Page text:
Gov’t play­ing beetle games

The Prince George Citizen - - Opinion -

What do the spruce trees of north­ern B.C. and the pa­cific salmon at Big Bar in the Fraser River have in com­mon? Plenty. Both con­trib­ute big time to our provin­cial and lo­cal economies; both are in­te­gral to lo­cal ecosys­tems in which they in­habit; and both are in se­ri­ous peril.

And what don’t th­ese same spruce trees and salmon have in com­mon, other than the ob­vi­ous dif­fer­ences be­tween a tree and a fish?

A gov­ern­ment that cares about the sur­vival of both.

If you have driven through the Pine Pass the past two sum­mers, you will have no­ticed all the red trees be­tween Mt. Le­moray and Macken­zie Junc­tion. If you used to drive this same road a few years back, you would have seen a sim­i­lar red scene, just in slightly dif­fer­ent places.

Dur­ing the 1990s and 2000s, moun­tain pine beetle dec­i­mated our pine forests, on both sides of the Rock­ies.

This in­fes­ta­tion started in Tweedsmuir Park and spread east across B.C. and into Al­berta killing huge swathes of pine forests.

We watched as our once green forests turned var­i­ous shades of red, then grey, which re­sulted in many log­ging cut blocks as gov­ern­ment and for­est com­pa­nies tried to stop the spread and sal­vage some value from our pine forests be­fore they rot­ted.

To­day, the moun­tain pine beetle is pretty much a pest of the past. They are still out there, just not enough pine trees for them to dine on and sus­tain an epi­demic pop­u­la­tion.

To­day, we have an­other pest, do­ing the same type of thing all over again, and it is called the spruce bark beetle. This beetle does to spruce trees what moun­tain pine bee­tles did to pine trees. A few thou­sand of th­ese lit­tle crit­ters all de­cide, at the same time, to at­tack one tree, and by do­ing that, they over­whelm that poor tree’s de­fences. And they just love the big­gest and old­est spruce trees.

The bee­tles are now at epi­demic pro­por­tions in our moun­tain forests and that is what you see in ar­eas like the Pine Pass. I’m told it is the same in the up­per reaches of the Car­bon, Moberly, Sukunka, and Le­moray val­leys, as this is where many of our large, old spruce trees re­side. Mil­lions of th­ese spruce trees are now dead or dy­ing.

This is where the com­par­i­son to salmon comes in. Most have likely heard about the big rock slide at Big Bar, and how this nat­u­ral event has made it very dif­fi­cult for mi­grat­ing salmon to swim past. You also prob­a­bly heard from the many lo­cal gov­ern­ment and In­dige­nous com­mu­nity lead­ers im­plor­ing gov­ern­ment to do some­thing about this, and fol­low­ing that, gov­ern­ment spend­ing mil­lions of dol­lars to air­lift salmon by the slide to en­sure their sur­vival (i.e. spar­ing no ex­pense).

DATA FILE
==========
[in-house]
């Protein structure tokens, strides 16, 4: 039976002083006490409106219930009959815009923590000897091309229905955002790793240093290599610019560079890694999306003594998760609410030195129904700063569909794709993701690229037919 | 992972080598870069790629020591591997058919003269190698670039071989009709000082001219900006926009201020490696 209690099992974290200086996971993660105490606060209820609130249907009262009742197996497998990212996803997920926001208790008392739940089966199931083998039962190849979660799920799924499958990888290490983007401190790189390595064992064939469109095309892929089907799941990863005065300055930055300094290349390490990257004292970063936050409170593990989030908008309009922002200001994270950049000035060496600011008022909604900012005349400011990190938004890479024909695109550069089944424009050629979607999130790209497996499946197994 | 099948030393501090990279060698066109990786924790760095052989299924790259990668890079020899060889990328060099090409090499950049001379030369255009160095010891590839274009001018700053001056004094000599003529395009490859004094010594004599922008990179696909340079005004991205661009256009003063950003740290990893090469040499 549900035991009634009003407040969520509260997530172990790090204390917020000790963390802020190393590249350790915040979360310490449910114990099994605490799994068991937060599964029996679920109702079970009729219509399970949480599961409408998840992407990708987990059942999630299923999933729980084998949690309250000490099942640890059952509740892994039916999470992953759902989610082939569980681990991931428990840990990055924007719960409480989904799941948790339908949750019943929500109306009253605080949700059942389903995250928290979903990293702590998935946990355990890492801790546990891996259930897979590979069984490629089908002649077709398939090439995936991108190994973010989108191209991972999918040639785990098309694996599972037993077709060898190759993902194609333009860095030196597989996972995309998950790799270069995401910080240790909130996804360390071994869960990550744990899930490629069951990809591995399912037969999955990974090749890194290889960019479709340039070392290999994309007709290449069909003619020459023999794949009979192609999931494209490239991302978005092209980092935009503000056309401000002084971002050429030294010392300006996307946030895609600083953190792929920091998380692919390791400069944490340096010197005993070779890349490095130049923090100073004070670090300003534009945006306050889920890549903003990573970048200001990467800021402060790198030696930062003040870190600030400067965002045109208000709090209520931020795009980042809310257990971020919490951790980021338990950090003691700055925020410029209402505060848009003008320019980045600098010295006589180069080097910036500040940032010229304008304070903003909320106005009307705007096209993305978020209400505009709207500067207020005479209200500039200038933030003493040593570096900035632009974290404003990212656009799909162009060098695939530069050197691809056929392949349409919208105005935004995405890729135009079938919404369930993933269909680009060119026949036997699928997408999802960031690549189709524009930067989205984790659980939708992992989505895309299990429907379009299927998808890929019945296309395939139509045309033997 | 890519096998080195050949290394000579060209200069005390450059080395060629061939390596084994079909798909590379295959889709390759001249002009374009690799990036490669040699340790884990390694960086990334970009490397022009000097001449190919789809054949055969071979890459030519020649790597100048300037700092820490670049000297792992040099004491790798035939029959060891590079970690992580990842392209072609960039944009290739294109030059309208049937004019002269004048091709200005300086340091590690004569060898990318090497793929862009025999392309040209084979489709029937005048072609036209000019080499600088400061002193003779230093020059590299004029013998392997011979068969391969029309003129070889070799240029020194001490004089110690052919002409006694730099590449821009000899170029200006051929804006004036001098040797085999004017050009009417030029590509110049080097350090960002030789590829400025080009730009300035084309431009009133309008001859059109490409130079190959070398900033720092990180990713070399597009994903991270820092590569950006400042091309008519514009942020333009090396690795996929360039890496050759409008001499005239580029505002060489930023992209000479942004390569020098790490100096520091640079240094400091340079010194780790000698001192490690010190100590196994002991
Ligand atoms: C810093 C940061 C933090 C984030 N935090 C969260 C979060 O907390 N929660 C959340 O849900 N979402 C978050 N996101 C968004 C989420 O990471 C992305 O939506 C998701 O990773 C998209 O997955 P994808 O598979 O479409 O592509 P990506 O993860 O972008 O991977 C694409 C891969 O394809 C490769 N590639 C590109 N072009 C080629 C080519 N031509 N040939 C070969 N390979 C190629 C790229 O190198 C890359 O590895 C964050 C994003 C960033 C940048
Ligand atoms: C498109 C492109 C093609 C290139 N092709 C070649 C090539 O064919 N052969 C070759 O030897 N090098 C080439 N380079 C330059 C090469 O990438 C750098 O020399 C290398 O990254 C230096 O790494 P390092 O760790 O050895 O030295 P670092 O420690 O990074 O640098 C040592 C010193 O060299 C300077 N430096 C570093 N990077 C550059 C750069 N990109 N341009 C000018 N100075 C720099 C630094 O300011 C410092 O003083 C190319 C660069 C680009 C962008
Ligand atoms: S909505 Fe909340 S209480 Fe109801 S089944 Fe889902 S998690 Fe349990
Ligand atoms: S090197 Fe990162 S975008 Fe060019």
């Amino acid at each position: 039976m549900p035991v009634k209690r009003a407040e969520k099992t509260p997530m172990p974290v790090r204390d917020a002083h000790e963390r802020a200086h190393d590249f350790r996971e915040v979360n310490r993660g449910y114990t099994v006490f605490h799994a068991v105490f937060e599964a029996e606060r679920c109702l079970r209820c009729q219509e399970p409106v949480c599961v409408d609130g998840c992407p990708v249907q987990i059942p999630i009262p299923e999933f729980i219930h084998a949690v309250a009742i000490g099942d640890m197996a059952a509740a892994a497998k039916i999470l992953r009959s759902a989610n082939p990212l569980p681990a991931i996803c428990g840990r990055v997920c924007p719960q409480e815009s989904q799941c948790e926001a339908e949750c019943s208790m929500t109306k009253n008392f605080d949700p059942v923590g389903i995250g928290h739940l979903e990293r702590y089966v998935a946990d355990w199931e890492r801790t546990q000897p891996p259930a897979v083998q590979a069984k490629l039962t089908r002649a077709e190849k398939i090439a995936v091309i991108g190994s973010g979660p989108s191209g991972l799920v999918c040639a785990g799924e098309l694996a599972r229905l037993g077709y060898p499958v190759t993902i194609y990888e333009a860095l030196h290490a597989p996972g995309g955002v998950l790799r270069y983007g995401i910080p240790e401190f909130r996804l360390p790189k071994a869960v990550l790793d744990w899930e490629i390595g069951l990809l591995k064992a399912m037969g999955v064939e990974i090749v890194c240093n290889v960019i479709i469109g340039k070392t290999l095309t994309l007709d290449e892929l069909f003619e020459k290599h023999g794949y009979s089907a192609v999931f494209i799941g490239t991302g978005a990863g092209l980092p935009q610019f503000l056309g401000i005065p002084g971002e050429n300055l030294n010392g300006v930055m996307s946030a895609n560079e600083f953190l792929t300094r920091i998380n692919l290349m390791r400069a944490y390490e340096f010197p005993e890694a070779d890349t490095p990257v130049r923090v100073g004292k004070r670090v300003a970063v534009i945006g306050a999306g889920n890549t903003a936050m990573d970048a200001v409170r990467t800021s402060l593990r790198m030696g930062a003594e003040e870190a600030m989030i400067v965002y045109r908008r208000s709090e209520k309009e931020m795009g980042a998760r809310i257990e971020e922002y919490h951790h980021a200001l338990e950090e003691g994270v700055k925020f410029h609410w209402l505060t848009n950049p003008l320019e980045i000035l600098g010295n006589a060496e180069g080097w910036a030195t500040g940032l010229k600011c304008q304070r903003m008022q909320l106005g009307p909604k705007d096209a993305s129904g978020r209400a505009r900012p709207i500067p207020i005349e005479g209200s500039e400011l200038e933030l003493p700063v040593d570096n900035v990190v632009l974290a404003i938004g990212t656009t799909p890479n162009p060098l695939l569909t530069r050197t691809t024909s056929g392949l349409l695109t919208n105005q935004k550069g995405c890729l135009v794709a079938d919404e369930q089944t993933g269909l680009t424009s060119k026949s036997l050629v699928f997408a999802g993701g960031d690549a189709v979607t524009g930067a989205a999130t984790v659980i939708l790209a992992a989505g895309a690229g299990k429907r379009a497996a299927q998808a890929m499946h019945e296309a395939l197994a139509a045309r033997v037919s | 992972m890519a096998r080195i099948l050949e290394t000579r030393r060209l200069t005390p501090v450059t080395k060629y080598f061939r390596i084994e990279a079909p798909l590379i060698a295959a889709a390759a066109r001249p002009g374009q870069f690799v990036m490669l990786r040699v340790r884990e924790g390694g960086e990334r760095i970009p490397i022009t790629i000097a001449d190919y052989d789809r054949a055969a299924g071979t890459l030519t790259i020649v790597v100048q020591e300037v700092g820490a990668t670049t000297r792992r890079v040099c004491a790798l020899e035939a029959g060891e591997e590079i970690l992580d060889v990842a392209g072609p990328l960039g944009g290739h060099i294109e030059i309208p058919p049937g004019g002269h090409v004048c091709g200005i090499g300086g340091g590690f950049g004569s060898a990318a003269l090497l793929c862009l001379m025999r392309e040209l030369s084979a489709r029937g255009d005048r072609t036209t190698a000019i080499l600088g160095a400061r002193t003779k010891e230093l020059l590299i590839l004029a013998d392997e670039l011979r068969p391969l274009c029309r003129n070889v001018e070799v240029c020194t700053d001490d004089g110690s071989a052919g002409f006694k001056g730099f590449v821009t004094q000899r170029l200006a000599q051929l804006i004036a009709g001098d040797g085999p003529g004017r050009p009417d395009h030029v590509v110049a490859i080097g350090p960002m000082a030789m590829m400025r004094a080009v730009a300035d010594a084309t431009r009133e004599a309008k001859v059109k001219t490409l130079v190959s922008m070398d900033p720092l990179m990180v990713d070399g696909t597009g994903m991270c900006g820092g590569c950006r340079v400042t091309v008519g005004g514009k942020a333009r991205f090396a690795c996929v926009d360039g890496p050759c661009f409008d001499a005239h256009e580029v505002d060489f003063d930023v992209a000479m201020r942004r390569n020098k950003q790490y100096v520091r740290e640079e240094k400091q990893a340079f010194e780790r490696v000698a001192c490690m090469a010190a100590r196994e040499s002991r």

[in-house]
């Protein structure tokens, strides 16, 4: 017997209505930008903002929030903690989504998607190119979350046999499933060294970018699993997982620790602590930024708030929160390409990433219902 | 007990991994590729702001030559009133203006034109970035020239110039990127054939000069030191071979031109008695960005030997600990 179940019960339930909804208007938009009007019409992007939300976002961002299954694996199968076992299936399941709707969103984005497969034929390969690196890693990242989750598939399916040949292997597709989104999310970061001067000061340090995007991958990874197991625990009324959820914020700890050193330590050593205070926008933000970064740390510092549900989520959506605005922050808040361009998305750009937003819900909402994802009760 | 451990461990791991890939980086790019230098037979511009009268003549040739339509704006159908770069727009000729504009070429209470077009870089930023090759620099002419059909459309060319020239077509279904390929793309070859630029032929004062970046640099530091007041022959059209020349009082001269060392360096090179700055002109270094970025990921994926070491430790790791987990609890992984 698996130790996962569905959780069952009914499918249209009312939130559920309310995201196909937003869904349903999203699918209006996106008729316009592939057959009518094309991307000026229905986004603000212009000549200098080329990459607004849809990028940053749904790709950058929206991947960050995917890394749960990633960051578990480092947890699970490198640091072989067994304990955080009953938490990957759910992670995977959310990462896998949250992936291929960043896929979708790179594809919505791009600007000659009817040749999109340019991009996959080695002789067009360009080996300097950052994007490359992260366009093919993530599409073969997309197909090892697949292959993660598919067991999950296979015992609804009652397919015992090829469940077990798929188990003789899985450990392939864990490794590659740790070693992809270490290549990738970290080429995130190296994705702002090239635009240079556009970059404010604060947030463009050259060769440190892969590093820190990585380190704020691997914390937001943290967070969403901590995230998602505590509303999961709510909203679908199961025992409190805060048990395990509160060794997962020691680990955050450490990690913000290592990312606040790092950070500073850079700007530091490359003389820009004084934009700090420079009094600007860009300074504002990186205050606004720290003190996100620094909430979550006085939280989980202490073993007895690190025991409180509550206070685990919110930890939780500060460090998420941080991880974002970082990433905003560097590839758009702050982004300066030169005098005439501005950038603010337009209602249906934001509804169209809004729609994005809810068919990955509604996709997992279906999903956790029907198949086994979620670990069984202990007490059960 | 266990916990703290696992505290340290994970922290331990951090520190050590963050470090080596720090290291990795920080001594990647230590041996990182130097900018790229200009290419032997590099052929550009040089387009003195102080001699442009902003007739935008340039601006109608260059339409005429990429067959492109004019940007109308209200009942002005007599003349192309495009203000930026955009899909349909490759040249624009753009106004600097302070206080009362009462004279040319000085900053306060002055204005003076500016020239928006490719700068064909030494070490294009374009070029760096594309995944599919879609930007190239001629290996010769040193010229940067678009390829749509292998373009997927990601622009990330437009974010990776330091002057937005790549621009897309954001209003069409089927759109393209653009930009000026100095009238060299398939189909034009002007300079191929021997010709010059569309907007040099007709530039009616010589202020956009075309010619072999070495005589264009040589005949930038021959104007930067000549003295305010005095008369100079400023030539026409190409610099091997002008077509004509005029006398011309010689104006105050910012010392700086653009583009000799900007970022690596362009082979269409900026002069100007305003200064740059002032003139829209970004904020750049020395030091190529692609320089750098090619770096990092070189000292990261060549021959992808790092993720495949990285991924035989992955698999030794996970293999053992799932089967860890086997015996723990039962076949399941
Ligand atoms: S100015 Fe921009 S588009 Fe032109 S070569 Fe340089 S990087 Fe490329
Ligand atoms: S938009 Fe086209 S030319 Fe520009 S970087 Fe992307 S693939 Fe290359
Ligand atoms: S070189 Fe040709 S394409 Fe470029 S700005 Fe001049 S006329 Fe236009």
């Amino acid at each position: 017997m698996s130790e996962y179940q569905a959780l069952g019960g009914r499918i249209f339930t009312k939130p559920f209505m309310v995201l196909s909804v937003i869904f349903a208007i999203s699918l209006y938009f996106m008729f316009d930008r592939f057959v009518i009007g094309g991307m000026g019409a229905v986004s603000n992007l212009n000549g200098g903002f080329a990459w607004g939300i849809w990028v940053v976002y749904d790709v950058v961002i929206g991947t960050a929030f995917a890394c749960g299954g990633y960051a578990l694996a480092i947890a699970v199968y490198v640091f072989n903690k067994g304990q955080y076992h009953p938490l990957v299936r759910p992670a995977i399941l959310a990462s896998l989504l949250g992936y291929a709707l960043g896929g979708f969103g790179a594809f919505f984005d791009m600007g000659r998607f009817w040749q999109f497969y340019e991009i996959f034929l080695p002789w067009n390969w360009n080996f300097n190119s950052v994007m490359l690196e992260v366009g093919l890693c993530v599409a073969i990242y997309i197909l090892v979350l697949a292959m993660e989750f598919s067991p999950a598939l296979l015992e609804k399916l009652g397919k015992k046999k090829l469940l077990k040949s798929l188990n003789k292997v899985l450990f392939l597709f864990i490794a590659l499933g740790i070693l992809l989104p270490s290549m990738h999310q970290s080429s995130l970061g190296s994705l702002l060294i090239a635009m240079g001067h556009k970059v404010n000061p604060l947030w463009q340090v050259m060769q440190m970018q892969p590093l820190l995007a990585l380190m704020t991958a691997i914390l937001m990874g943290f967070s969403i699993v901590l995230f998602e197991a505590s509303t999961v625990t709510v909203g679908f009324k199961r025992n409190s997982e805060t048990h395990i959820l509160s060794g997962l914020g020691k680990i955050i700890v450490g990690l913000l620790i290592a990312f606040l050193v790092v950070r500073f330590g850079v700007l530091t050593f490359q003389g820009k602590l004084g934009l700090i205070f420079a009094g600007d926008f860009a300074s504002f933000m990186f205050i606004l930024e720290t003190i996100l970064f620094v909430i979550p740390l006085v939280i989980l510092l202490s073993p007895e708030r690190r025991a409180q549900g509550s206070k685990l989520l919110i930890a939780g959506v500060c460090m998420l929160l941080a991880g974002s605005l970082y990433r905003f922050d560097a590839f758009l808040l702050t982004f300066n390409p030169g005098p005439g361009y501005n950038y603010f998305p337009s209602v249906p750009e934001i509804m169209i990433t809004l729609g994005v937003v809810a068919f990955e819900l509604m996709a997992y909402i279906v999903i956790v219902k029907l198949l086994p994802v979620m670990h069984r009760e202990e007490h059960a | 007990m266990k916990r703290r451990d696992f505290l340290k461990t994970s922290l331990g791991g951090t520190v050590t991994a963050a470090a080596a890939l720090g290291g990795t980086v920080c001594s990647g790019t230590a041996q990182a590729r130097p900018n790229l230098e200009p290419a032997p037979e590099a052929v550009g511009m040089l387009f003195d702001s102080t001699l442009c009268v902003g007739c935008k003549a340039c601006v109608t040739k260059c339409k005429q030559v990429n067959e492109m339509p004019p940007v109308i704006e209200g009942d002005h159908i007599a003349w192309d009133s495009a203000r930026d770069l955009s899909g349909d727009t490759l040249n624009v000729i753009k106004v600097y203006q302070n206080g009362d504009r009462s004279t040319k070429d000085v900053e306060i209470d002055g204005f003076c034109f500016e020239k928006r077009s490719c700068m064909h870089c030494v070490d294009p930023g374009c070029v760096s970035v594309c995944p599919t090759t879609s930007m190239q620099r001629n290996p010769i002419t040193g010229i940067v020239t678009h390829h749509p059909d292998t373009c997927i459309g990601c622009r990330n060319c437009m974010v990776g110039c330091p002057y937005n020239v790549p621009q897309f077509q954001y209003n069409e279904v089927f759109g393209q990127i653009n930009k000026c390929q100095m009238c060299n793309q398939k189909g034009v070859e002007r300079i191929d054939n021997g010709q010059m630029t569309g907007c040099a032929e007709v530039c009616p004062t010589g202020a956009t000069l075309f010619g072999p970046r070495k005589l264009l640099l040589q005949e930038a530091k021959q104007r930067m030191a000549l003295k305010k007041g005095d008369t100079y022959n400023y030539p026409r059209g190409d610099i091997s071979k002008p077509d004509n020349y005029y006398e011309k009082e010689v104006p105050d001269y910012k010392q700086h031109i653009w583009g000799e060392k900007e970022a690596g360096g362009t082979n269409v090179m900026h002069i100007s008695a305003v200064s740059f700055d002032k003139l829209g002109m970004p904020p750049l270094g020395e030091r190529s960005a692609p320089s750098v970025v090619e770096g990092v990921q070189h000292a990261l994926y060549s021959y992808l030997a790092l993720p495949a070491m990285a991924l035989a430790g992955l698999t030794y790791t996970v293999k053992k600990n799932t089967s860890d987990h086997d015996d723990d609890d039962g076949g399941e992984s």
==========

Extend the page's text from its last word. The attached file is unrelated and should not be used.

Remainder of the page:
We can all agree that do­ing some­thing about the salmon is good, as it will help sus­tain our fu­ture econ­omy and cur­rent ecosys­tems. But what about our spruce trees? Shouldn’t gov­ern­ment be do­ing some­thing about this?

What you don’t see, and likely won’t, is any gov­ern­ment ac­tion to stop this in­va­sion. And quite to the con­trary, what you do see is gov­ern­ment im­ple­ment­ing po­lices that pre­vent any­one from do­ing any­thing about this. The re­al­ity is our cur­rent gov­ern­ment doesn’t wish to do any­thing about this epi­demic as th­ese lit­tle bee­tles are do­ing ex­actly what they wish for. The work of th­ese lit­tle bee­tles fits right into gov­ern­ments’ long-term plans for our forests and for­est econ­omy. Th­ese ar­eas where the spruce bark beetle are killing our spruce trees are the ex­act same ar­eas our gov­ern­ment wishes to turn into parks, pro­tected ar­eas or ar­eas for caribou to roam, free from log­ging and free from those evil cut blocks.

They have a very sim­ple strat­egy. It is called stall and wait. While our gov­ern­ment in­ves­ti­gates the im­pli­ca­tions of plac­ing th­ese large ar­eas of spruce forests as off lim­its for in­dus­trial pur­poses, the bee­tles will soon ren­der them un­eco­nomic for the for­est in­dus­try, as it is th­ese same spruce trees that makes them so valu­able. Keep the log­gers out and in a cou­ple of years gov­ern­ment will be able to an­nounce that the for­est in­dus­try has no real rea­son to go into th­ese ar­eas, as there are no com­mer­cially valu­able trees left to har­vest.

The prob­lem is we are told th­ese same spruce trees play an im­por­tant role in caribou sur­vival. When the snows are deep, caribou come off the moun­tain tops to feed on lichens that grow on th­ese same trees. As th­ese spruce trees die, they lose their abil­ity to sup­port lichens. And, in a few short years, 100 per cenrt of th­ese dead spruce trees will fall down, cre­at­ing such a tan­gle it will be a few gen­er­a­tions be­fore th­ese habi­tats are suit­able for caribou once again.

And then what will gov­ern­ment say? Well, we tried, but the bee­tles ate the trees?

It’s sad that an­other mill closes in our for­est-de­pen­dent com­mu­ni­ties. Not be­cause of us, just not enough trees to go around. Is there any hope? Not with this gov­ern­ment, and with­out In­dige­nous com­mu­ni­ties also in­sist­ing it to do some­thing about th­ese spruce bark bee­tles, noth­ing will hap­pen.

A sim­ple, flat earth view: this is what hap­pens to com­mu­ni­ties that think dif­fer­ently and have dif­fer­ent val­ues than the sit­ting gov­ern­ment. This is pure pol­i­tics.

— Evan Saugstad is a for­mer mayor of

Chetwynd and lives in Fort St. John.

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